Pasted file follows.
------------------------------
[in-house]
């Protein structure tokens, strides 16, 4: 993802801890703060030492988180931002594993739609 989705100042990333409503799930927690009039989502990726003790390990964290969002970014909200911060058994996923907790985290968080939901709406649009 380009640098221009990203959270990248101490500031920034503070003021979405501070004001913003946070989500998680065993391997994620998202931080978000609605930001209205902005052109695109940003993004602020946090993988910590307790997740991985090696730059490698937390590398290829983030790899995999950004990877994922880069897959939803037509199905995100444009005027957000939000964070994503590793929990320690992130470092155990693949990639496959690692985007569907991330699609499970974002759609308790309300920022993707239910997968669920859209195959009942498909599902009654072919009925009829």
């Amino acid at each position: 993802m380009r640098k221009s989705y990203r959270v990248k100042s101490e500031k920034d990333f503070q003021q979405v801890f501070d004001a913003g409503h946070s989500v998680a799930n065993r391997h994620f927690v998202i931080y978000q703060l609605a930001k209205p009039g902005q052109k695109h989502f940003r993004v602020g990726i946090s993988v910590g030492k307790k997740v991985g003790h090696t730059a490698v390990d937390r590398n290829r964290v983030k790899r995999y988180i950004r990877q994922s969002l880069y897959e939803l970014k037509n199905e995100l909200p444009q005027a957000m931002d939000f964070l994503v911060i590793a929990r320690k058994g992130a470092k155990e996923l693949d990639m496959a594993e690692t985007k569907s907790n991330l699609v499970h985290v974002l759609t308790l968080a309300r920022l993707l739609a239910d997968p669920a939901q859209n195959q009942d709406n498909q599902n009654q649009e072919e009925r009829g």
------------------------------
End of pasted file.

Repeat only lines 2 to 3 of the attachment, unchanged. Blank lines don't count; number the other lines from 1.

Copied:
């Protein structure tokens, strides 16, 4: 993802801890703060030492988180931002594993739609 989705100042990333409503799930927690009039989502990726003790390990964290969002970014909200911060058994996923907790985290968080939901709406649009 380009640098221009990203959270990248101490500031920034503070003021979405501070004001913003946070989500998680065993391997994620998202931080978000609605930001209205902005052109695109940003993004602020946090993988910590307790997740991985090696730059490698937390590398290829983030790899995999950004990877994922880069897959939803037509199905995100444009005027957000939000964070994503590793929990320690992130470092155990693949990639496959690692985007569907991330699609499970974002759609308790309300920022993707239910997968669920859209195959009942498909599902009654072919009925009829």
């Amino acid at each position: 993802m380009r640098k221009s989705y990203r959270v990248k100042s101490e500031k920034d990333f503070q003021q979405v801890f501070d004001a913003g409503h946070s989500v998680a799930n065993r391997h994620f927690v998202i931080y978000q703060l609605a930001k209205p009039g902005q052109k695109h989502f940003r993004v602020g990726i946090s993988v910590g030492k307790k997740v991985g003790h090696t730059a490698v390990d937390r590398n290829r964290v983030k790899r995999y988180i950004r990877q994922s969002l880069y897959e939803l970014k037509n199905e995100l909200p444009q005027a957000m931002d939000f964070l994503v911060i590793a929990r320690k058994g992130a470092k155990e996923l693949d990639m496959a594993e690692t985007k569907s907790n991330l699609v499970h985290v974002l759609t308790l968080a309300r920022l993707l739609a239910d997968p669920a939901q859209n195959q009942d709406n498909q599902n009654q649009e072919e009925r009829g």